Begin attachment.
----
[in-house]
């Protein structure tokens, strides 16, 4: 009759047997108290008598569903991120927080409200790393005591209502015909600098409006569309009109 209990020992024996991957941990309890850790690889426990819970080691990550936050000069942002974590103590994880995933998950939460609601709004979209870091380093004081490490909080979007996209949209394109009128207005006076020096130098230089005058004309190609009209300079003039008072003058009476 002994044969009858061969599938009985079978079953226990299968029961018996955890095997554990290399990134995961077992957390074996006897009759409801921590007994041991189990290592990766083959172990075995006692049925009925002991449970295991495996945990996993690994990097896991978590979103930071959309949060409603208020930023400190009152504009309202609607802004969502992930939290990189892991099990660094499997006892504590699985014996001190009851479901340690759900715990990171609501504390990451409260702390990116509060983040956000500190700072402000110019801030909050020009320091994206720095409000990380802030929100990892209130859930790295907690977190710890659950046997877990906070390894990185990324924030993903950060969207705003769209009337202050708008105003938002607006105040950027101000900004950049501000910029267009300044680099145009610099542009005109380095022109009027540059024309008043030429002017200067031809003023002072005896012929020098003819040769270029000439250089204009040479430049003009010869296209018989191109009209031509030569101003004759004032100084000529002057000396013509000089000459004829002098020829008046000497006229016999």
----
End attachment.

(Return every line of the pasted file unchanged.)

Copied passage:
[in-house]
């Protein structure tokens, strides 16, 4: 009759047997108290008598569903991120927080409200790393005591209502015909600098409006569309009109 209990020992024996991957941990309890850790690889426990819970080691990550936050000069942002974590103590994880995933998950939460609601709004979209870091380093004081490490909080979007996209949209394109009128207005006076020096130098230089005058004309190609009209300079003039008072003058009476 002994044969009858061969599938009985079978079953226990299968029961018996955890095997554990290399990134995961077992957390074996006897009759409801921590007994041991189990290592990766083959172990075995006692049925009925002991449970295991495996945990996993690994990097896991978590979103930071959309949060409603208020930023400190009152504009309202609607802004969502992930939290990189892991099990660094499997006892504590699985014996001190009851479901340690759900715990990171609501504390990451409260702390990116509060983040956000500190700072402000110019801030909050020009320091994206720095409000990380802030929100990892209130859930790295907690977190710890659950046997877990906070390894990185990324924030993903950060969207705003769209009337202050708008105003938002607006105040950027101000900004950049501000910029267009300044680099145009610099542009005109380095022109009027540059024309008043030429002017200067031809003023002072005896012929020098003819040769270029000439250089204009040479430049003009010869296209018989191109009209031509030569101003004759004032100084000529002057000396013509000089000459004829002098020829008046000497006229016999």